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i’d block the sun
if you want it done

bookmarks:
debs films (2024)
えりい 原神
rosie books (read in 2024)
petra games (stardew valley)
berlingot films (✓)
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by Jacqueline Crooks

  • ‘sucked into the slipstream of rippling spines.’ (p. 5)
  • ‘Nobody knows if he’s lost his mind or found a higher consciousness, like our men who lead the marches and rallies, chanting ‘Black Power’ over the heads of the sistren.’ (p. 6)
  • ‘ancient spirits reanimated by sensimilla and body heat.’ (p. 11)
  • ‘He plays it cool, but he’s like all the other men–rebels, rude bwoys, my poopa–super-sensitised to danger, set on survival mode, stepping on the streets, torsos swinging from their waists like obeah men, with panoramic views of a world that’s out to get them.’ (p. 11)
  • ‘I make my way to my tower block, where grey-white curtains billow like spirits at dark windows and metal coffin lifts shuttle between heaven and hell.’ (p. 14)
  • ‘What do I make of a man who carries on dem ways, his heart locked in a cage?’ (p. 15)
  • ‘It always takes me time to realise someone’s hurting me. A few minutes, a day, a year. Twenty-four years. Four hundred years. But at some point there’s the familiar feeling as my blood picks up speed, tracks and traces some evolutionary chemical inside my gut. Rage.’ (p. 26)
  • ‘From the first touch his loving haunts my body, floods it with a desire that is both poison and antidote.’ (p. 36)
  • ‘The story moves like a trail of smoke, winding its way into my body.’ (p. 37)
  • ‘I feel to tell him that I love him bad, but I’m afraid of songs with upbeat words and downbeat music and up to now that’s all I’ve known of love.’ (p. 41)
  • [discussing Thatcher] ‘National Front in pussy-bow blouses.’ (p. 50)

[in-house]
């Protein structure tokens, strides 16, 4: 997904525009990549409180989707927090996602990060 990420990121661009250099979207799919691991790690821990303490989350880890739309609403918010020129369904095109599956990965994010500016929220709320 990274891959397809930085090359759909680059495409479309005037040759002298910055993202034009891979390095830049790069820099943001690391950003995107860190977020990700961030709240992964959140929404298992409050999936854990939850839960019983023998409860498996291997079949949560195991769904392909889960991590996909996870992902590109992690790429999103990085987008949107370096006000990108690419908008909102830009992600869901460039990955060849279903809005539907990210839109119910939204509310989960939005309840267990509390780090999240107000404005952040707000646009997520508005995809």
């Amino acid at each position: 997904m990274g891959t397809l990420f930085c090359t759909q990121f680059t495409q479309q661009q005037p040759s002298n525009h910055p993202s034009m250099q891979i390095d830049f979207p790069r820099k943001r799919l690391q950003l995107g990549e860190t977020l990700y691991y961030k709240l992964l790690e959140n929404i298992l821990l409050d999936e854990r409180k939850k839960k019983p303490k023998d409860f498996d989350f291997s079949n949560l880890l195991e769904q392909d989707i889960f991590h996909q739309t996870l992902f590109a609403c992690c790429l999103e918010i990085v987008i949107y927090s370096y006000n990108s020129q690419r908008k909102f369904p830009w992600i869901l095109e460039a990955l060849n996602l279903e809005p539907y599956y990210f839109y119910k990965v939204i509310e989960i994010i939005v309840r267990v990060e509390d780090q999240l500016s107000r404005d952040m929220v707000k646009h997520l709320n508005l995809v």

• ‘She speaks in scalding undertones, and I realise that Oraca suppresses her anger, like me. Because nowhere’s safe–not the streets, governed by police with barbed-wire veins; not our homes, ruled by men with power fists as misshapen as their wounds. The only place to live and rage from is our hearts.’ (p. 53)
  • ‘red-and-green barges drift along the canals. I imagine a day like this, hundreds of years ago, pagans dancing around the beech trees, leaves braided in their hair, making offerings of seeds and song.’ (p. 54)
  • ‘their bodies moving like the stars above, a floating stillness.’ (p. 56)
  • ‘I rest my head on his shoulder, and as I look into the water I realise that what I want from Moose on the Sunday nights that I go to him is not his body. It’s his peace.’ (p. 57)
  • ‘Dream I’m deep-diving in the ocean with Black women. They look like Muma. And me. Same solar-plexus eyes. They’ve been floating there for hundreds of years carrying the weight of water on their heads.’ (p. 63)
  • ‘I’m just as afraid of what might happen if my imagination grows wings and my rage flies out.’ (p. 88)
  • ‘Why are the towers built so close to the sky? Segregation by airspace.’ (p. 94)
  • ‘And I can see now that Asase was my friend because I didn’t want her as an enemy. I’d been in a prison of my own making.’ (p. 102)
  • ‘Now I’ve been thrown overboard into a dark sea. My soft-body is coral, taking root on the ocean floor, nothing to hold on to but coldness and darkness for centuries to come.’ (p. 110)
  • ‘Vodou-drift black clouds, electronic loops of planetary sound.’ (p.138)
  • ‘‘They didn’t just uproot our bodies,’ he says. ‘They uprooted our forests, our rivers, our seas and seeds. Reparation is needed so we can replant ourselves.’’ (p. 149)
  • ‘Gotta be as gentle with ghosts as with newborns. Sing them songs in return for their truths.’ (p.153)
  • ‘bare beech trees swaying like dancers in the shrouded vocals of the wind.’ (p. 155)
  • ‘their skulls hanging like limp flower-heads’ (p. 158)
  • ‘High E strings in my stomach, pulling on my guts, but I can’t seem to dredge the siren sound to my throat.’ (p. 169)
  • ‘walking with a crocodile’s slow, dragging steps and heavy-eyed watchfulness.’ (p. 216)
  • ‘Did he realise he got more than he bargained for when he stared into the eyes of ghosts, their voices fluid in his heart stump?’ (p. 237)
  • ‘mystics who’ve spun their minds outside their bodies.’ (p. 238)
  • ‘Vibrational smog, their voices are the cold, lo-fi crackling of that night.’ (p. 242)
  • ‘saints with sepulchre eyes that see nothing but ghosts.’ (p. 249)
  • ‘Ghost orchids in black-sediment darkness.’ (p. 250)
  • ‘Green jigsaw-piece islands below, the past floating on blue.’ (p. 253)
  • ‘spewing spells, hymn-squalling, connecting you here.’ (p. 256)
  • ‘Her salt-glazed eyes widen as she lets out a star-bound note. You wait for it to fall and light the next revolution.’ (p. 257)
  • ‘She squints her green eyes at me like a cat that can sense oncoming spirits.’ (p. 266)
feb 26 2024 ∞
feb 27 2024 +